YUMA PROVING GROUND

Young red-tailed hawk rescued at Yuma Proving Ground is released back into the wild

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Story by Ana Henderson on 06/05/2019
Yuma Proving Ground (YPG) is made up of 1,300 square miles, around the same size as the state of Rhode Island. Within those miles a variety of wild animals inhibit the land, one of which is the red-tailed hawk.

Recently a family of red-tailed hawks were nesting above the water tower near Laguna Airfield. Two young hawks fell from their nest. A member of the Military Free Fall School discovered them and called YPG's Wildlife Biologist, Daniel Steward.

"He was hoping around pretty healthy," said Steward of one of the creatures. Unfortunately, the other young hawk did not survive the fall.

The surviving hawk was approximately four to six weeks old, and found just before fledgling, which is when a young bird has developed preliminary flight feathers and is ready to leave the nest.

The team rescued the hawk and looked to Linda Winchell, a Customer Service Representative at the Arizona Department of Game and Fish who also rehabilitates birds, for her skills.

"Our first priority is to keep it wild" explained Winchell. "But in this situation it was not safe for him to be there."

Winchell cared for the hawk, keeping him in a bird cage and feeding him animals he would find in the wild. After about four weeks of rehabilitating the hawk she saw indicators that it was time for him to go back into his natural habitat.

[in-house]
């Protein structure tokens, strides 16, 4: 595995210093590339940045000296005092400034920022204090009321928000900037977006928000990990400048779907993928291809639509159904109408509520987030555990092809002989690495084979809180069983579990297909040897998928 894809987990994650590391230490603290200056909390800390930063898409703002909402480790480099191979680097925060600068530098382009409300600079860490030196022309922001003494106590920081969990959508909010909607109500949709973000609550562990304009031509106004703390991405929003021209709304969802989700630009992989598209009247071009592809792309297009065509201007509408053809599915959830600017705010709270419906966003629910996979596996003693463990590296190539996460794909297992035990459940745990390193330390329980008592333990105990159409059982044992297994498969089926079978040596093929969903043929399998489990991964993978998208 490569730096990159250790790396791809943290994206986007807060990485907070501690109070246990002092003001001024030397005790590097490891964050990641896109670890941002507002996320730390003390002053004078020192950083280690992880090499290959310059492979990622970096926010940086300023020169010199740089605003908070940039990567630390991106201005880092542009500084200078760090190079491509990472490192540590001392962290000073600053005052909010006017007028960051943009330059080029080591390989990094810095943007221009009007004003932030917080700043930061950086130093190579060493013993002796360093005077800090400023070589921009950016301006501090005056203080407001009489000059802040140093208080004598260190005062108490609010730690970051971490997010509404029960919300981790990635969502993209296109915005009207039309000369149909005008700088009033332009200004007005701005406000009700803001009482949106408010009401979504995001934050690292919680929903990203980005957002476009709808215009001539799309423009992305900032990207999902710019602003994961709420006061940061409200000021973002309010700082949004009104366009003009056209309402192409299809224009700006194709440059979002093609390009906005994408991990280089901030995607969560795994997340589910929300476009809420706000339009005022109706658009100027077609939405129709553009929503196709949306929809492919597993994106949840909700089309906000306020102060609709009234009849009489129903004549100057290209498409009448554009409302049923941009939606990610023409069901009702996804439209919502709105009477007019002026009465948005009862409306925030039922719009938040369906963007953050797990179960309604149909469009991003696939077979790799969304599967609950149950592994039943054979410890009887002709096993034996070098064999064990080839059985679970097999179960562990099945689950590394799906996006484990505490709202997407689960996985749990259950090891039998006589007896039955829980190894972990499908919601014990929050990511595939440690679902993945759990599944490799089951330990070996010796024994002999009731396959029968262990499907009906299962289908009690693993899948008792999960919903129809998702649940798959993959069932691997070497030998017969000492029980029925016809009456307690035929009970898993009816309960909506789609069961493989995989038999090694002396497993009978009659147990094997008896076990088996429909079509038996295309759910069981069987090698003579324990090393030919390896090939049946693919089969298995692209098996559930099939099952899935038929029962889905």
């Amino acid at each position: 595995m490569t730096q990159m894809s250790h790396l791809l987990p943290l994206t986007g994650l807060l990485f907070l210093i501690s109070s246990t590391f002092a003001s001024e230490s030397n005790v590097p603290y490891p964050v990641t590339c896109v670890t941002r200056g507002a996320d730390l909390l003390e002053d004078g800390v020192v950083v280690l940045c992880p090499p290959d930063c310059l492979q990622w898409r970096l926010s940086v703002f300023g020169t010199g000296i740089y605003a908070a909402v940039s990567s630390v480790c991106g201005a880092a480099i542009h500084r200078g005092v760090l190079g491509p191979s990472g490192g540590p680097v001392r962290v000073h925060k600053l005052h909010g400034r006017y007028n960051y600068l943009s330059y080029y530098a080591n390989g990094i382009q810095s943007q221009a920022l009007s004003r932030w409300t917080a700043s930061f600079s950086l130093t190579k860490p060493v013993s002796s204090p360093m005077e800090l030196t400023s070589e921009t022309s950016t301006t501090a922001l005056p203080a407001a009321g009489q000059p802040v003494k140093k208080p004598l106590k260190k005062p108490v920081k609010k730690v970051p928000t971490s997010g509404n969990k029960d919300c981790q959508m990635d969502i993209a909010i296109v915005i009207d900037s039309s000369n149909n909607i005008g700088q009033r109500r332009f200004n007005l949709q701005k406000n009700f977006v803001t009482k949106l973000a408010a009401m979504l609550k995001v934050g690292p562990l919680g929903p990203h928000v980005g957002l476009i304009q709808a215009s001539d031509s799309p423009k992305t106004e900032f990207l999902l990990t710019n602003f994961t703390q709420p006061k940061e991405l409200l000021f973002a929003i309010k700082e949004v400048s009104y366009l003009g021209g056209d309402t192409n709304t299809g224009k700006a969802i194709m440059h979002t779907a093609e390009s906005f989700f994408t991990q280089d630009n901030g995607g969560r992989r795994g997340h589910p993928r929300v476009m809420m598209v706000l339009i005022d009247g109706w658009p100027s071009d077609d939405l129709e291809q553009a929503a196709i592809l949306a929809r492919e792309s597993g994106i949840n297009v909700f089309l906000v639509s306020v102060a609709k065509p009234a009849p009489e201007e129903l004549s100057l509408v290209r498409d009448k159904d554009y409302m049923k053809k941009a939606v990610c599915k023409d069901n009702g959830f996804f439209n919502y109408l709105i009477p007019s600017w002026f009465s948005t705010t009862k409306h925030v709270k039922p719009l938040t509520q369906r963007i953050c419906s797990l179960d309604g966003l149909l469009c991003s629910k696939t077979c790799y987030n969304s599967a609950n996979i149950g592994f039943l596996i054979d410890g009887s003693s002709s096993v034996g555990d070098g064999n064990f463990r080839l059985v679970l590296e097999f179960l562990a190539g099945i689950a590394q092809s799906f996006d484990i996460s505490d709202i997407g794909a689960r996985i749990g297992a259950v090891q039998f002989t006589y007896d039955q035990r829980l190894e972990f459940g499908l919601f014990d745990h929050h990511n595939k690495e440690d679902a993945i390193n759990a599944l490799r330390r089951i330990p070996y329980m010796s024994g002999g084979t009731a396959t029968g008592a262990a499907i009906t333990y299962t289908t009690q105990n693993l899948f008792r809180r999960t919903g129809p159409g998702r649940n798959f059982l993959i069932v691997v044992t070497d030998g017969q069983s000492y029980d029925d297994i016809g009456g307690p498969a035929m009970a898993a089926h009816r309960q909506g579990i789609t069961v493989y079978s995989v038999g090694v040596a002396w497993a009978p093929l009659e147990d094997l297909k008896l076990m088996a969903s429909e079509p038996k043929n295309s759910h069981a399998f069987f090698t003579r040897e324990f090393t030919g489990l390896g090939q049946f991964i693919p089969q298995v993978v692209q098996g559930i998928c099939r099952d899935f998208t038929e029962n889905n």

"He was getting nervous to have me by the cage and he was eating well."

Normally the team would re-release the hawk in the location where he was found, but since the area on the airfield was not a safe zone for the hawk they found another spot nearby.

"Looking at this area, its close geographically," said Steward. "We wanted to find someplace with a good wash, plenty of vegetation, ground squirrels, all kinds of prey animals here for him."

The time had come to release the little guy. As soon as they opened the gate, he bounced once or twice and flew to a nearby tree and stayed on a low branch.

Everyone was elated to see the hawk in nature again.

"He did exactly what I expected him to do," exclaimed Winchell. "I thought he would either bounce to get up off the ground or he would fly."

"It's a great thing to see, that's what we ultimately want to see for all of our fledglings," added Steward. "We want to see them become part of the population and the ecosystem."

The hawk will most likely practice flying between branches in low areas for a few days until he is ready to fly. The hawk will not be tracked-- It's on its own now.

"It's a disadvantage when a bird is not raised by his parents: in nature they will have that chance to be climbing the ladder of the trees while still being fed by the mother bird," said Steward. "But he's got a good head start. He's strong, he just has to figure out where to perch, how to fly, and how to hunt."

After successfully re-releasing the hawk into its new home, Steward explained that this type of work is what the team does as one of its many duties.

"We operate under an integrated natural resource management plan and one of the big parts of that plan is conserving migratory birds," he said. "We try to avoid disturbing habitats and nests. If we do see animals having a problem, we try to intercede and rescue them."

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